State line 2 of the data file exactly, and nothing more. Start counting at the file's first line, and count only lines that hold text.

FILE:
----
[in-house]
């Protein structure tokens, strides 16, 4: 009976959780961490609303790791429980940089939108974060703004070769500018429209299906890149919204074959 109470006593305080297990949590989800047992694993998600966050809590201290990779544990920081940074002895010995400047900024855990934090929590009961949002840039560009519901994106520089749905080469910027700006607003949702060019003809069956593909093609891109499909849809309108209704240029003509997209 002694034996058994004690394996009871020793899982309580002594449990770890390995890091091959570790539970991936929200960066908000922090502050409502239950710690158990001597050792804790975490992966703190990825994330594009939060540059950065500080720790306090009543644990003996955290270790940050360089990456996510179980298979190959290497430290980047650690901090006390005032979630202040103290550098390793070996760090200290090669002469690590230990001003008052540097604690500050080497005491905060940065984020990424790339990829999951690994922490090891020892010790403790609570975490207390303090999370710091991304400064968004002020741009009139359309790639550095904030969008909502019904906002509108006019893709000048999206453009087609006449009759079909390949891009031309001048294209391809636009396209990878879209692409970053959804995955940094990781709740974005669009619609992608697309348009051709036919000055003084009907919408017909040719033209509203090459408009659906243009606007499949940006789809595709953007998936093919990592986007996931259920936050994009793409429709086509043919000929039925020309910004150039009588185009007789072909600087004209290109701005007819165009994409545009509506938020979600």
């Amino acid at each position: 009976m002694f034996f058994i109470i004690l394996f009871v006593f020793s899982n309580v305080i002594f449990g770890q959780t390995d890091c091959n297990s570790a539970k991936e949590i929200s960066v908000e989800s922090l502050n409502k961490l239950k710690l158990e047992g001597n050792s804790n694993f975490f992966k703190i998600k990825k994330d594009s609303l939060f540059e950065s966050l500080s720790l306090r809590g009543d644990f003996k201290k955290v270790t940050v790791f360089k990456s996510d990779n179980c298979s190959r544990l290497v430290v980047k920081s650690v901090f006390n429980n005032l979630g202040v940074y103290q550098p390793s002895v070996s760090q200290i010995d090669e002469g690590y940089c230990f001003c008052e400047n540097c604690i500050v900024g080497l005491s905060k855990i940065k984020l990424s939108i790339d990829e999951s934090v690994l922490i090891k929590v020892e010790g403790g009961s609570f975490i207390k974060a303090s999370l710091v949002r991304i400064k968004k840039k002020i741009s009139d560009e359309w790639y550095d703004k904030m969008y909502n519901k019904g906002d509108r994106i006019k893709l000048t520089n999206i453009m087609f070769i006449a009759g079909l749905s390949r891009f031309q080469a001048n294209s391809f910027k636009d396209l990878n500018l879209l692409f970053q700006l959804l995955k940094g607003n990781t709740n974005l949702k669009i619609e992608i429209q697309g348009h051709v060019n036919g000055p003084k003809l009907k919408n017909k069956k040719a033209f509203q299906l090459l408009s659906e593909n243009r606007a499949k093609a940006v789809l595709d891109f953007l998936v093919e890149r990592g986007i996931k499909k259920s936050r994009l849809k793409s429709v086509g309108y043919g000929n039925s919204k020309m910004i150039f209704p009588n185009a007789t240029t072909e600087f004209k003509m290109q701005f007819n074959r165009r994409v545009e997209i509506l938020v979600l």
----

């Protein structure tokens, strides 16, 4: 009976959780961490609303790791429980940089939108974060703004070769500018429209299906890149919204074959 109470006593305080297990949590989800047992694993998600966050809590201290990779544990920081940074002895010995400047900024855990934090929590009961949002840039560009519901994106520089749905080469910027700006607003949702060019003809069956593909093609891109499909849809309108209704240029003509997209 002694034996058994004690394996009871020793899982309580002594449990770890390995890091091959570790539970991936929200960066908000922090502050409502239950710690158990001597050792804790975490992966703190990825994330594009939060540059950065500080720790306090009543644990003996955290270790940050360089990456996510179980298979190959290497430290980047650690901090006390005032979630202040103290550098390793070996760090200290090669002469690590230990001003008052540097604690500050080497005491905060940065984020990424790339990829999951690994922490090891020892010790403790609570975490207390303090999370710091991304400064968004002020741009009139359309790639550095904030969008909502019904906002509108006019893709000048999206453009087609006449009759079909390949891009031309001048294209391809636009396209990878879209692409970053959804995955940094990781709740974005669009619609992608697309348009051709036919000055003084009907919408017909040719033209509203090459408009659906243009606007499949940006789809595709953007998936093919990592986007996931259920936050994009793409429709086509043919000929039925020309910004150039009588185009007789072909600087004209290109701005007819165009994409545009509506938020979600």